Ever wondered how planned giving can benefit your nonprofit? Keep reading to find out- let’s begin with a planned giving definition along with information on the three primary ways donors contribute planned gifts. In other words, here’s all you need to know about planned giving in a nutshell.
What is Planned Giving?
Planned giving is also referred to as gift planning or legacy giving. In a nutshell, it is a donor’s intention to contribute a major gift to an organization, beyond their lifetime. So, unlike an annual gift (an outright gift made for current use), a planned gift is for the future. Essentially, donors make arrangements for planned gifts in the present but they are actually doled out at a later date. Additionally, the major gifts contributed by a donor can be made as a part of their financial or estate plans.
So by definition, planned giving is not limited by donors’ current wealth. Unlike the value of donations, donors contribute on a recurring basis, planned giving enables them to contribute gifts that they wouldn’t ordinarily be able to make. The gifts donated end up being larger and aren’t dependent on one’s regular income. That’s why most planned gifts contributed by donors take the form of life insurance, equity, or real estate holdings (among others). Thus, even if a donor consistently contributed small gifts, their planned gift can be of a much higher value.
Top 3 Tax Vehicles for Planned Giving
In order for an individual to leave behind a major gift, planned gifts can take many different forms. They can take the form of real estate, personal property, life insurance, or even cash. However, the majority of donors seem to gravitate towards 3 primary planned giving options:
A gift (typically cash; personal property; real estate; stocks; or bonds) left behind in a will for a group, individual, or organization. There are four types of charitable bequests:
- General Bequests: gifts of property taken from the assets of an estate.
- Demonstrative Bequests: gifts that come from a source, such as a bank account.
- Specific Bequests: gifts of personal property such as cash, jewelry, or other tangible assets.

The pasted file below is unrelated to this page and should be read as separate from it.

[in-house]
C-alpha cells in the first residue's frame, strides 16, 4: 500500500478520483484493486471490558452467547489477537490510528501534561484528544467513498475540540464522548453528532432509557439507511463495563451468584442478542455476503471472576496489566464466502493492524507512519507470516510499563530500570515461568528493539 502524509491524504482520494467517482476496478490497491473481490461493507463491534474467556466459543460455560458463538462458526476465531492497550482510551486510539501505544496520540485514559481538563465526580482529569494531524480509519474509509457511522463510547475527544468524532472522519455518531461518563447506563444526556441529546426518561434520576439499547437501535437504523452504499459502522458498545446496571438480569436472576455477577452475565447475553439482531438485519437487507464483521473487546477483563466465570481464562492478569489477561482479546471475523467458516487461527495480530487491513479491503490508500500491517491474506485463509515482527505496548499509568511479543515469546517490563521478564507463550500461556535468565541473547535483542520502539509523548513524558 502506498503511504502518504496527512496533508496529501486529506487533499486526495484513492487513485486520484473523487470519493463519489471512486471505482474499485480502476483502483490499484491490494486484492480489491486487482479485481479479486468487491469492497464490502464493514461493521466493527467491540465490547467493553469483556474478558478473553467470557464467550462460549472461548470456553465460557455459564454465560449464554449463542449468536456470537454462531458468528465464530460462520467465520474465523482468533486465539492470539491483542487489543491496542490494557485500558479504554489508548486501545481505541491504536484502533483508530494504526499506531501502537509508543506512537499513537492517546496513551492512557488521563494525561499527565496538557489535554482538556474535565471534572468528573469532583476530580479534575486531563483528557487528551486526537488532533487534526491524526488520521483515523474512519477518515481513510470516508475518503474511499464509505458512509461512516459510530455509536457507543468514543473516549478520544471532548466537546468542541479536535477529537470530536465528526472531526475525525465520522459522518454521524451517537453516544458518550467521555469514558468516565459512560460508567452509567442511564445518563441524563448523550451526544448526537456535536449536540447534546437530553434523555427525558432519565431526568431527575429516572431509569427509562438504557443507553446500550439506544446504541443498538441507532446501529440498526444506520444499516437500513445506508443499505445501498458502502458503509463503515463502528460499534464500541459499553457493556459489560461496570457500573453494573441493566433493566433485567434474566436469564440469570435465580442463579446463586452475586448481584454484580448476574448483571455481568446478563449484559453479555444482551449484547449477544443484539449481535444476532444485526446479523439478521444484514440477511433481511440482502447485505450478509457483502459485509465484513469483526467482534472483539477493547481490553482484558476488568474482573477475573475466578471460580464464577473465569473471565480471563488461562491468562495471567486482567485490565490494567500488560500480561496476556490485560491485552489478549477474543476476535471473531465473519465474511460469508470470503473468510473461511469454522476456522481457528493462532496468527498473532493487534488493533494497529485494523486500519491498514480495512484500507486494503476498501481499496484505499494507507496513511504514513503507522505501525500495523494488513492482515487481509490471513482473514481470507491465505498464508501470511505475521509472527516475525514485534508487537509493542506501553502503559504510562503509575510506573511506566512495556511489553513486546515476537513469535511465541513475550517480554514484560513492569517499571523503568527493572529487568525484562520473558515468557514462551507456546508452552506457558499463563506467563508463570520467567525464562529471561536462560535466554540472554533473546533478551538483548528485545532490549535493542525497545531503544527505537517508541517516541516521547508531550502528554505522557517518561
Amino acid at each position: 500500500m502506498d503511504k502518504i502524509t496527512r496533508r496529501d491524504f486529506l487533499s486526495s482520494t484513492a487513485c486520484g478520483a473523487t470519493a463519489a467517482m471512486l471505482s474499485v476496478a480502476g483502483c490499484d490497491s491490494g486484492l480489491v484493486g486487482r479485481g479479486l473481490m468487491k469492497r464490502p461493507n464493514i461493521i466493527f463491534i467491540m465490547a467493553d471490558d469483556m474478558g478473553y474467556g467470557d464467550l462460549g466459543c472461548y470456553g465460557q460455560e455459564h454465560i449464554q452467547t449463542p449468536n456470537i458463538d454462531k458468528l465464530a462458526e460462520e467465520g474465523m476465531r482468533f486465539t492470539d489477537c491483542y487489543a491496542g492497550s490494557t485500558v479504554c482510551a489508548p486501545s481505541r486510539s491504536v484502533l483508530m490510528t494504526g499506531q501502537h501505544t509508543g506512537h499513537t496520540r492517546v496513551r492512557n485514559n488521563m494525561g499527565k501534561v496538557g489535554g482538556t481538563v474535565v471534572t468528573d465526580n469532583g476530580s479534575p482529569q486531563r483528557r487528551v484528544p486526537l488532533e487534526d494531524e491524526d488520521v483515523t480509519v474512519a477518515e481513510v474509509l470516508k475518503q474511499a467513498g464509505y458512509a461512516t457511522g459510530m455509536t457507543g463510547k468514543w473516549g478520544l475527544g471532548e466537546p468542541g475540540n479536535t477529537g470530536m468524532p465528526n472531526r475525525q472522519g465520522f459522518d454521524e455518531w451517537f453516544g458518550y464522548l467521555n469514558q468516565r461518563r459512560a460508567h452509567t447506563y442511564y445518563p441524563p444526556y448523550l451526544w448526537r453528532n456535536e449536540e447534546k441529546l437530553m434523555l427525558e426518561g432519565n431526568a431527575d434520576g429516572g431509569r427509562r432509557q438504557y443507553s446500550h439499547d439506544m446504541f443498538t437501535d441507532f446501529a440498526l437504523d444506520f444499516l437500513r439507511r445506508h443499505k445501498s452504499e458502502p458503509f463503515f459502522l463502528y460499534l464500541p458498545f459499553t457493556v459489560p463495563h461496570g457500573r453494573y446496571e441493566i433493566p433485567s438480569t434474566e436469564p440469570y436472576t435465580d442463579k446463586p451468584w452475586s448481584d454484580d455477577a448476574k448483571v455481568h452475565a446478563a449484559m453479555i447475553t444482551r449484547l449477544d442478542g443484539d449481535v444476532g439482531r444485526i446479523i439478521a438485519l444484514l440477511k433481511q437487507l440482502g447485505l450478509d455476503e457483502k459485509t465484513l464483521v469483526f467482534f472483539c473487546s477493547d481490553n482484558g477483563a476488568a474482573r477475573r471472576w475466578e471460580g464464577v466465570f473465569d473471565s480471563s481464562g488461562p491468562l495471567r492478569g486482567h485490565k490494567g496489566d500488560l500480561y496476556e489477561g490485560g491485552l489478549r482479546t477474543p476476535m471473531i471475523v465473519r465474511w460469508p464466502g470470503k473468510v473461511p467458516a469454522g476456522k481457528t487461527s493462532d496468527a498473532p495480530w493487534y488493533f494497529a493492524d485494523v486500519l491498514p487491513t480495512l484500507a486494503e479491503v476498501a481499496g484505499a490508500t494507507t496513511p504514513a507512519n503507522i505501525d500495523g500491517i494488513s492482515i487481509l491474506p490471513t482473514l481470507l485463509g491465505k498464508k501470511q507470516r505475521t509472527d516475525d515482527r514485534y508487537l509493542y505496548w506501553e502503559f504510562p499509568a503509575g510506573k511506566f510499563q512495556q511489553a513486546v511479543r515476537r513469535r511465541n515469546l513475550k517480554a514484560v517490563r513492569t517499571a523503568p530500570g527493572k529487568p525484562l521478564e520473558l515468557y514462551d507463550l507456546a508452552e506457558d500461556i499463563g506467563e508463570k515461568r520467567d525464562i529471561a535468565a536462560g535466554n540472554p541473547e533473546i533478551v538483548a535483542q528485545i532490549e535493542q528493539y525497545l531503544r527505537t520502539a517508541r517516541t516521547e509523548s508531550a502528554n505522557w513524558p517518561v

- Residuary Gifts: gifts that come from the remainder of any debts or expenses that have been paid along with other bequests that have been made.
Additionally, out of all the planned gift options a donor could choose from, bequests are the most popular. In a 2016 study conducted by Indiana University, it was reported that 42% of all planned gifts (given by donors in their subsample) were bequests.
A fixed sum of money paid to an organization each year. So, this typically takes the form of a simple contract between a donor and a charity. Also known as a charitable gift annuity, a donor transfers cash, security, or assets to a cause in exchange for a partial tax deduction. They can also receive a lifetime stream of annual income from the charity itself.
A legal entity whereby an individual holds or invests property as its titular owner. This can be for one or more beneficiaries. Additionally, there are two types of charitable trusts:
- Charitable Remainder Trust: a tax-exempt trust created to reduce an individual’s taxable income by dispersing their earnings to the beneficiaries of the trust over time. The remainder of the trust goes to the organization outlined in the trust.
- Charitable Lead Trust: this is the inverse of a charitable remainder trust. The trust provides financial support to multiple causes over a specified period of time. The remainder of the trust then goes to the other beneficiaries (family members, friends, etc.)
Motivations Behind Planned Giving
Above all, planned giving preserves a donor’s legacy. Donors first begin thinking about planned giving when they are nearing retirement age, between the ages of 40 and 60. So, donors may give to organizations that act in accordance with their personal values and beliefs. As a result, their planned gift symbolizes the relationship they’ve cultivated with the cause they’ve given to. If anything, they want their contribution to help secure the future of the organization. It also represents their commitment to positively impacting communities in actionable ways.
We hope you enjoyed learning about planned giving in a nutshell. Stay tuned to our series as we explore more related topics beyond planned giving’s definition. Next, we will explore modeling and how to leverage it to identify your next best planned giving donors.